792 F2d 1137 Reliance Insurance Company v. Sweeney Corporation Maryland

792 F.2d 1137

253 U.S.App.D.C. 183, 5 Fed.R.Serv.3d 359


No. 85-5718.

United States Court of Appeals,
District of Columbia Circuit.

Decided April 21, 1986.
Opinion Issued June 17, 1986.
As Amended June 20, 1986.

Craig B. Dunbar, Washington, D.C., for appellant.

Donald A. Tobin, with whom Andrew F. Dempsey, Washington, D.C., was on brief, for appellee.

Before MIKVA, STARR, and SILBERMAN, Circuit Judges.

Opinion for the Court filed PER CURIAM.


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This appeal was originally brought by the Reliance Insurance Company to challenge a summary judgment order by the district court. This court found that appellant's claims were frivolous, and summarily affirmed by an order dated March 12, 1986. In our order, we asked Reliance "and/or" its counsel to show cause why they should not be held accountable for the expenses incurred by appellee in defending this appeal. Reliance did not respond, and on April 21, we held Reliance and its lawyer, Craig Dunbar, jointly liable for $5,220 in appellee's attorneys' fees. Sweeney Corp. v. Century Construction, et al., No. 85-5718 (D.C.Cir. Apr. 21, 1986). The purpose of this opinion is to explain why the sanction is appropriate.



Appellate courts have the undisputed power to sanction a party who brings a frivolous appeal. Fed.R.App.P. 38; 28 U.S.C. Sec. 1912 (1982). An appeal is considered frivolous when its disposition is "obvious," and the legal arguments are "wholly without merit." Gattuso v. Pecorella, 733 F.2d 709, 710 (9th Cir.1984); see also Johnson v. Allyn & Bacon, Inc., 731 F.2d 64, 74 (1st Cir.) (frivolous claims are "unreasonable, or without foundation"), cert. denied, --- U.S. ----, 105 S.Ct. 433, 83 L.Ed.2d 359 (1984). When a party brings such an appeal, the court has discretion to award the appellee single or double costs it incurs in defending itself. Fed.R.App.P. 38. Although "costs" do not normally include attorneys' fees, courts have routinely read Rule 38 and 28 U.S.C. Sec. 1912 to include the power to assess reasonable fees against the appellant. See, e.g., American Security Vanlines v. Gallagher, 782 F.2d 1056 (D.C.Cir.1986); Church of Scientology of California v. McLean, 615 F.2d 691 (5th Cir.1980).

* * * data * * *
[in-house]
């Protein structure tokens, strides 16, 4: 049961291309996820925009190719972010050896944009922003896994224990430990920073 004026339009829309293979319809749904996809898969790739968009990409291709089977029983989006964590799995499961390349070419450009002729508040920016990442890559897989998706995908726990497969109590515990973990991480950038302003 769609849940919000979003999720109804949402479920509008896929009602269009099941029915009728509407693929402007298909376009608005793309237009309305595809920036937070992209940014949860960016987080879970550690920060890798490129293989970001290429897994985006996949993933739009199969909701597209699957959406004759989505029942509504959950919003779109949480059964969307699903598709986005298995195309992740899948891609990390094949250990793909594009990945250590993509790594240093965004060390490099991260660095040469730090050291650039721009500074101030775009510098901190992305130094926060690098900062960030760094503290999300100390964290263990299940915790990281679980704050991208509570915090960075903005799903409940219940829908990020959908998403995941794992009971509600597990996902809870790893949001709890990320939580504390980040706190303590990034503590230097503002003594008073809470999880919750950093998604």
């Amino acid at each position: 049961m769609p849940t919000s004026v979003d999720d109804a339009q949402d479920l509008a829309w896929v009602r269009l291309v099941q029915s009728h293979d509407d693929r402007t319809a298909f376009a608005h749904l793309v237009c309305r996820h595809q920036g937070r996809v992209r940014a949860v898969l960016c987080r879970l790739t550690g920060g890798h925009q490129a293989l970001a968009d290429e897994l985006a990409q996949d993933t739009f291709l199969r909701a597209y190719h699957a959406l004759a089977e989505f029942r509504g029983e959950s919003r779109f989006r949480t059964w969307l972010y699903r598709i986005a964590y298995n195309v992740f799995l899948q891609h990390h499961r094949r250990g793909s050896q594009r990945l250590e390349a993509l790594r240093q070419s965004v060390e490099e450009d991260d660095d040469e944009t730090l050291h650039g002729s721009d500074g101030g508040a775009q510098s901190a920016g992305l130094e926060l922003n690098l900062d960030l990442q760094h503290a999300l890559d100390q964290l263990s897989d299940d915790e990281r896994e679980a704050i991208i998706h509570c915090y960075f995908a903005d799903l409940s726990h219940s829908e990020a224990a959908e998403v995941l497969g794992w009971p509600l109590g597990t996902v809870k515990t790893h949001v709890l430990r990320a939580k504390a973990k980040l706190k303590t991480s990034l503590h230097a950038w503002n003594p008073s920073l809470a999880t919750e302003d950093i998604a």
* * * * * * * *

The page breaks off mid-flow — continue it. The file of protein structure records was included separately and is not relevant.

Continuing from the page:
Appellate courts also have the power to sanction lawyers who assist in bringing meritless cases. Any attorney who:


multiplies the proceedings in any case unreasonably and vexatiously may be required by the court to satisfy personally the excess costs, expenses, and attorneys' fees reasonably incurred because of such conduct.


28 U.S.C. Sec. 1927 (1982). Section 1927 primarily controls a lawyer's conduct in the district court, but it also has been applied to attorneys who, without legal justification, seek appellate review. See, e.g., McConnell v. Critchlow, 661 F.2d 116 (9th Cir.1981). While the language of Sec. 1927 suggests deliberate misbehavior, subjective bad faith is not necessary; attorneys have been held accountable for decisions that reflect a reckless indifference to the merits of a claim. In re TCI Ltd., 769 F.2d 441, 445 (7th Cir.1985). We adopt these standards in the case at bar.


The facts before us provide ample justification for sanctioning both attorney and client. Appellee Sweeney is a construction subcontractor that performed work for Century Construction Co. Payment for the work was guaranteed by a Labor and Material Bond, entered into by Century as principal and Reliance as surety. When Sweeney was not paid, it sued both Century and Reliance in district court. That action was stayed while Century and Sweeney took the dispute to arbitration, where Sweeney asked for roughly $239,000 in damages; the arbitration panel awarded $241,000. Although Reliance was aware of the proceeding, it did not participate.


Counsel for Reliance, Mr. Dunbar (who was also Century's lawyer), informed Sweeney that Reliance did not consider itself bound by the arbitrators' decision. Although it acknowledged that normally the surety is bound by an arbitration award against the principal, the insurance company claimed that the $2,000 difference between the request and the award showed that the latter was beyond the scope of the suretyship agreement. After the district court confirmed the award against Century, Sweeney filed a summary judgment motion against Reliance, claiming that the surety was also liable for the award. Reliance filed a conclusory opposition to the motion, unsupported by affidavits, asserting that there were still issues of disputed fact.